Ex-Morgan Stanley Executive’s Stabbing Charges Dropped

Connecticut prosecutors dropped the charges against William Bryan Jennings, the former Morgan Stanley (MS) U.S. bond-underwriting chief accused of stabbing a New York cab driver over a fare.

Supervisory State’s Attorney Steven Weiss said today at a hearing in Stamford that the case was dropped because the knife Jennings allegedly used was held back from prosecutors for five months by the cab driver.

“I simply can’t go forward with a case where I have the victim withholding evidence from the police,” Weiss told Superior Court Judge Kenneth Povodator.

Jennings was accused of attacking the driver, Mohamed Ammar, on Dec. 22 with a 2 1/2-inch blade after a 40-mile (64 kilometer) ride from New York to the banker’s $3.4 million home in Darien, Connecticut. Ammar, a native of Egypt and a U.S. citizen, said Jennings told him, “I’m going to kill you. You should go back to your country,” according to a police report.

Jennings faced assault and hate-crime charges, each of which brings a maximum sentence of five years in prison. He was also charged with not paying the fare, a misdemeanor. He pleaded not guilty March 9.

“Mr. Ammar had ample opportunity to tell the police” that he had the knife, Weiss said today. He said he didn’t see any public interest in arresting Ammar for withholding evidence.

Ammar’s attorney, Hassan Ahmad of Ahmad Navqi Rodriguez LLP in New York, declined to comment on the case.

Jennings was in court with his attorney, Eugene Riccio, for today’s hearing. He didn’t speak during the six-minute proceeding.

“I feel good,” he told reporters afterward. “The outcome speaks for itself.”

Jennings flagged Ammar down in front of Ink48, a hotel on Manhattan’s West Side, sometime before 11 p.m. after the banker said his car service didn’t appear, according to the police report. Jennings had been attending a company Christmas party.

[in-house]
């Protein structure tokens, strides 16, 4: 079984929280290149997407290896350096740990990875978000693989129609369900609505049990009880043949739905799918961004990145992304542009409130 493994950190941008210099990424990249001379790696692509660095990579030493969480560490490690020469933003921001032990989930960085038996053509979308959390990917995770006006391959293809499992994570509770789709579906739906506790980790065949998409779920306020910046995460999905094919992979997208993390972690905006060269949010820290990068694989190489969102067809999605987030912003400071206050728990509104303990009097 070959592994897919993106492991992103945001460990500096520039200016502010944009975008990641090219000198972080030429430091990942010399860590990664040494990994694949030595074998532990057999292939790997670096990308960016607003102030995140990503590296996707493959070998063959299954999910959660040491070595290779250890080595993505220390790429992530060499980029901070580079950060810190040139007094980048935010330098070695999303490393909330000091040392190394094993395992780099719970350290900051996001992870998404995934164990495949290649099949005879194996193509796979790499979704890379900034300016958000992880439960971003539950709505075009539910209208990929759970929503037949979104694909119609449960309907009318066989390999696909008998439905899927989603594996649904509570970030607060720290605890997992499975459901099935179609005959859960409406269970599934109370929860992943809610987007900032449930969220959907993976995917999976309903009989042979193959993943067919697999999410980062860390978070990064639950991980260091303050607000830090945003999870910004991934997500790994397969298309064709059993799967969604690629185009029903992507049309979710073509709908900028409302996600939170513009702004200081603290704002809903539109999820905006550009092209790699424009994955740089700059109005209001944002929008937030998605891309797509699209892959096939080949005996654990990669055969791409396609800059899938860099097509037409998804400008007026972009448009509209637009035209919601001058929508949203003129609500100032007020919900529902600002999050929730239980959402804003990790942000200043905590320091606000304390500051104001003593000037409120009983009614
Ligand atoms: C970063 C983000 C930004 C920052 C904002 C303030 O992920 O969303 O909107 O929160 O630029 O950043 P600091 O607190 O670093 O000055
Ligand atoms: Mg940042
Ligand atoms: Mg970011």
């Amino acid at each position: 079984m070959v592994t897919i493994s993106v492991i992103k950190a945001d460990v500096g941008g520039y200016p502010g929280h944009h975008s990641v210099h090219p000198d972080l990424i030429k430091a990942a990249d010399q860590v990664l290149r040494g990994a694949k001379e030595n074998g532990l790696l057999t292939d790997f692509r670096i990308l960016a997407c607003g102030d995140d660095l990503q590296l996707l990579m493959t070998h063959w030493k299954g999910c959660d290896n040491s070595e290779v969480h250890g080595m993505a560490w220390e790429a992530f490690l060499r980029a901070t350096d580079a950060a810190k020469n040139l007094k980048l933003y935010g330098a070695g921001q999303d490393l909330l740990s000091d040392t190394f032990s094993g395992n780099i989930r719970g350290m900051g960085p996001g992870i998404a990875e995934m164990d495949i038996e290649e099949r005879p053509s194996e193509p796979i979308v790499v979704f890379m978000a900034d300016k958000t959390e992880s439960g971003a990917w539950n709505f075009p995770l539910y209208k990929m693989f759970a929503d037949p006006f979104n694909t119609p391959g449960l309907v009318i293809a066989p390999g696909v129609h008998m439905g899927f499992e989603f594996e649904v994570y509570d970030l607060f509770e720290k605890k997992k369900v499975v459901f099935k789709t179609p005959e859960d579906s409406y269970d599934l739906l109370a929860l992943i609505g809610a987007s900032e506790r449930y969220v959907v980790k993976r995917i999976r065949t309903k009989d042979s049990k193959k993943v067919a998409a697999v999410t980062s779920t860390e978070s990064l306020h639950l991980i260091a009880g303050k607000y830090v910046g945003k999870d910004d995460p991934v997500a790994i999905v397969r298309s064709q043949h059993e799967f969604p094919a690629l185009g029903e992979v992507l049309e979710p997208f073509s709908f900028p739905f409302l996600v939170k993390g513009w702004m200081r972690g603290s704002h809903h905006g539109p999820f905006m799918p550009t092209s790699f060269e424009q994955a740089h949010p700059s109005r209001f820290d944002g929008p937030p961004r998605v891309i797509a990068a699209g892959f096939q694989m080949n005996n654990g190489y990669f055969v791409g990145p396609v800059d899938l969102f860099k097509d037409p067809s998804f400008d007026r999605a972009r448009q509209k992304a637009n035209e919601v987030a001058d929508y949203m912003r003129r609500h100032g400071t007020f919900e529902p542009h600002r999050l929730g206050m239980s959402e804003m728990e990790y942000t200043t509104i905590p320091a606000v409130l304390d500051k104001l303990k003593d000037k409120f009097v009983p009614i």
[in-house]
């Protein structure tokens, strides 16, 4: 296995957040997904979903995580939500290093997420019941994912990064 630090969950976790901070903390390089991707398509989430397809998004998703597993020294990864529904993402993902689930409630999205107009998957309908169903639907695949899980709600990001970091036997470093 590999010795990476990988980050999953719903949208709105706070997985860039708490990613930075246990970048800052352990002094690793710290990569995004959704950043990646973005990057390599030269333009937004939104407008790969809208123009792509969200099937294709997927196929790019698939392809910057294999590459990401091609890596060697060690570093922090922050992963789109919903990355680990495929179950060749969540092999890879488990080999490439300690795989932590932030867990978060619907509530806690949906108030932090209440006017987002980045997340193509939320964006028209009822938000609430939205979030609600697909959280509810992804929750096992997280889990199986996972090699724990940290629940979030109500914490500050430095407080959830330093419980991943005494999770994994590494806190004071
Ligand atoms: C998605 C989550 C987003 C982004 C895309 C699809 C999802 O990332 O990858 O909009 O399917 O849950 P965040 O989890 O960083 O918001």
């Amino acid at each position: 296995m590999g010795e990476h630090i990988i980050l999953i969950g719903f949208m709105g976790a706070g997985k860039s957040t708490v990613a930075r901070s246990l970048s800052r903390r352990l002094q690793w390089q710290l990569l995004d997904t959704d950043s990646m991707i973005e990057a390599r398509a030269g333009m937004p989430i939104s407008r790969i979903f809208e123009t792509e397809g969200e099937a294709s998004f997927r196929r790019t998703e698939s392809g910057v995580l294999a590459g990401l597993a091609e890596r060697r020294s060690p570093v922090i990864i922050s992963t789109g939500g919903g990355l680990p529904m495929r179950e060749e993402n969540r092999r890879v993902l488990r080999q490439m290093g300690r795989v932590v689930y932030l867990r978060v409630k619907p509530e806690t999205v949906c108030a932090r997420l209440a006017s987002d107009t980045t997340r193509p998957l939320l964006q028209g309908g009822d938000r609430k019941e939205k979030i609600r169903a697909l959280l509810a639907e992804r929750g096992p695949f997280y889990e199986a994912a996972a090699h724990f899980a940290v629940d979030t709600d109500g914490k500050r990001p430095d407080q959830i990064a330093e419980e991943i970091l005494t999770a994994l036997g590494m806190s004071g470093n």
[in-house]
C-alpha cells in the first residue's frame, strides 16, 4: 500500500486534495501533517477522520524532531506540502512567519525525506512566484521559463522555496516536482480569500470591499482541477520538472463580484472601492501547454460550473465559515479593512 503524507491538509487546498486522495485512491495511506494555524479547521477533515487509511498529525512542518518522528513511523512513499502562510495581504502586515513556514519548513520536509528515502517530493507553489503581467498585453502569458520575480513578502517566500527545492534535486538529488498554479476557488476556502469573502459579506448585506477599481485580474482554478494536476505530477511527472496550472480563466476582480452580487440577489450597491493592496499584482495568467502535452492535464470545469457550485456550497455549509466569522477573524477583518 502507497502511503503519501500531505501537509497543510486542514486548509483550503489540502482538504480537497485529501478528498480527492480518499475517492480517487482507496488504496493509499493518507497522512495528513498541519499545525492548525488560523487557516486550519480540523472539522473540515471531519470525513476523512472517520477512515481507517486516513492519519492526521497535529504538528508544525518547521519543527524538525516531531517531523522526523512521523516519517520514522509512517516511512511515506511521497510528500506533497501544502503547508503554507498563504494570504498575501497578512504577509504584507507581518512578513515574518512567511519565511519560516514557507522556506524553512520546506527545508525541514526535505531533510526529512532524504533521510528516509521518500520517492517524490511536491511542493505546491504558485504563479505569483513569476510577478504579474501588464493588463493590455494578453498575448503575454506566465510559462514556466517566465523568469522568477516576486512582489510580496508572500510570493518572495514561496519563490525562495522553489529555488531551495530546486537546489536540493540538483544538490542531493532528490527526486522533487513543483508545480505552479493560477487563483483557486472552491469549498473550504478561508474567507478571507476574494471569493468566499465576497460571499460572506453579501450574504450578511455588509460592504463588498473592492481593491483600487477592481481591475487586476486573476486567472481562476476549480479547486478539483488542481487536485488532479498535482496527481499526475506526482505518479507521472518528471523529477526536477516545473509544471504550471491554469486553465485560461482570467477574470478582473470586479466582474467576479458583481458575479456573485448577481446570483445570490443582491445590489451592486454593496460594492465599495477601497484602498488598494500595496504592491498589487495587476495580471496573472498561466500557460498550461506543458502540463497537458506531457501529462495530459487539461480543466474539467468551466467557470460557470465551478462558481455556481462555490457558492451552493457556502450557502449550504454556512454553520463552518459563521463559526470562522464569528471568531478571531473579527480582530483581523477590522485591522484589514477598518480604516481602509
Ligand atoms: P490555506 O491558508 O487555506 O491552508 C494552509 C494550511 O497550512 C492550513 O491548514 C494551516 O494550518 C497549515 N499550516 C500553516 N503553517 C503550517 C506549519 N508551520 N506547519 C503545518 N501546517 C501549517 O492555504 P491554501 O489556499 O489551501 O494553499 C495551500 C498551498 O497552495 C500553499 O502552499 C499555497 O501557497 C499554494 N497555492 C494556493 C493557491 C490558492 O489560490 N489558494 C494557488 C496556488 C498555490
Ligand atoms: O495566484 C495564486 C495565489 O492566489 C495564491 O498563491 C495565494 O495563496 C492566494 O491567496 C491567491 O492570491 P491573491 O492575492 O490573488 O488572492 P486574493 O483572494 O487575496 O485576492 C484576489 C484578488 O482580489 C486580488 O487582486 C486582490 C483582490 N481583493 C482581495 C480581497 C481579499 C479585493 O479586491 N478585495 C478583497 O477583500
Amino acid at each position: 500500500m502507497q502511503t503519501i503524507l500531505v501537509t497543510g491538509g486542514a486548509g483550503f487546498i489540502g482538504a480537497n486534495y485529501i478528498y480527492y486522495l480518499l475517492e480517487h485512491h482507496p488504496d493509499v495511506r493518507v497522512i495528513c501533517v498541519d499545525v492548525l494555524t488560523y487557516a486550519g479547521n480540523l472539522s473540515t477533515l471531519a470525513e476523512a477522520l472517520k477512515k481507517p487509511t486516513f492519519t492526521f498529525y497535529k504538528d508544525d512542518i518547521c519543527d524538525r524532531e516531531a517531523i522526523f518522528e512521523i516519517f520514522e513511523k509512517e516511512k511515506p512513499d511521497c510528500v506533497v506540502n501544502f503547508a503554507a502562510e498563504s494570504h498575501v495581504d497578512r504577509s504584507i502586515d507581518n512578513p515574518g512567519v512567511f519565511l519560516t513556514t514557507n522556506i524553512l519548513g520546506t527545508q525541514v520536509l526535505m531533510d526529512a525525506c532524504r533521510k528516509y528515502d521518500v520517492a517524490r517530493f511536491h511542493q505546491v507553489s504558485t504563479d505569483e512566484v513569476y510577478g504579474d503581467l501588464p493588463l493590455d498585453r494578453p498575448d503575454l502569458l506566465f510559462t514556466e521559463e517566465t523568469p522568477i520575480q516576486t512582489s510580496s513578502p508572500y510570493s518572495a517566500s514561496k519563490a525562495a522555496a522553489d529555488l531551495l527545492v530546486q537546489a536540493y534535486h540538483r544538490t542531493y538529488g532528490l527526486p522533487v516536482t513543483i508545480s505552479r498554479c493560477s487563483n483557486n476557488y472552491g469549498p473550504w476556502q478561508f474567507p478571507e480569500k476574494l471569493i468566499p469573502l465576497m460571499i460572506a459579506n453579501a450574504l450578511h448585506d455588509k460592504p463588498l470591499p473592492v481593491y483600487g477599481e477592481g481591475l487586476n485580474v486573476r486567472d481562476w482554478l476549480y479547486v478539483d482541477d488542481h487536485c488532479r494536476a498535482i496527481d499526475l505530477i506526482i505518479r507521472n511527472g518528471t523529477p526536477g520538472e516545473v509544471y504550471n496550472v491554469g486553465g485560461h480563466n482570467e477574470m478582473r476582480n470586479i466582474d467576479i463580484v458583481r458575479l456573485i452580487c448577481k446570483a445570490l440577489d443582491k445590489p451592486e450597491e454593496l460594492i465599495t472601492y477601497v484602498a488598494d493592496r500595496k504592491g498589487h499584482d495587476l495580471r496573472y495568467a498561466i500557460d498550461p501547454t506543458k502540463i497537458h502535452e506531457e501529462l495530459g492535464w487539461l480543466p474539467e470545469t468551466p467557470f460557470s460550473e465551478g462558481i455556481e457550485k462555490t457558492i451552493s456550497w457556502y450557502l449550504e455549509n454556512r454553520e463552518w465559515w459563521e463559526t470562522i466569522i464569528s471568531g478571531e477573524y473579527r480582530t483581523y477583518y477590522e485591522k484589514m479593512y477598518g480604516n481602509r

Ammar told police that once they reached Jennings’s home, he refused to pay the $204 fare they had agreed on. He said he drove away to find police and that during the ride the banker stabbed him in the hand. Jennings said that they never agreed on an amount and that Ammar had demanded $294, which he viewed as exorbitant.

Jennings no longer works at New York-based Morgan Stanley, according to a person with direct knowledge of the matter who declined to be named because the information isn’t public.

Mary Claire Delaney, a Morgan Stanley spokeswoman, declined to comment on today’s proceeding.

Dismissal Motion

On March 28, Jennings filed a motion seeking to have the case dismissed, arguing that Ammar contradicted himself in statements to the police. The arrest warrant contained false statements and omissions that “seriously undermine” Ammar’s credibility, according to the filing by Jennings.

Riccio said today that the decision not to prosecute was correct.

“It’s unfortunate when someone of prominence is arrested and the public and the press jump to conclusions,” the lawyer said. He declined to comment on possible civil claims against his client.

The case is State of Connecticut v. Jennings 12-0176761, Superior Court for the State of Connecticut (Stamford).

To contact the reporter on this story: John Dillon at Connecticut Superior Court in Stamford at jdillon@snet.net

To contact the editor responsible for this story: Michael Hytha at mhytha@bloomberg.net

Press spacebar to pause and continue. Press esc to stop.

Bloomberg reserves the right to remove comments but is under no obligation to do so, or to explain individual moderation decisions.

Please enable JavaScript to view the comments powered by Disqus.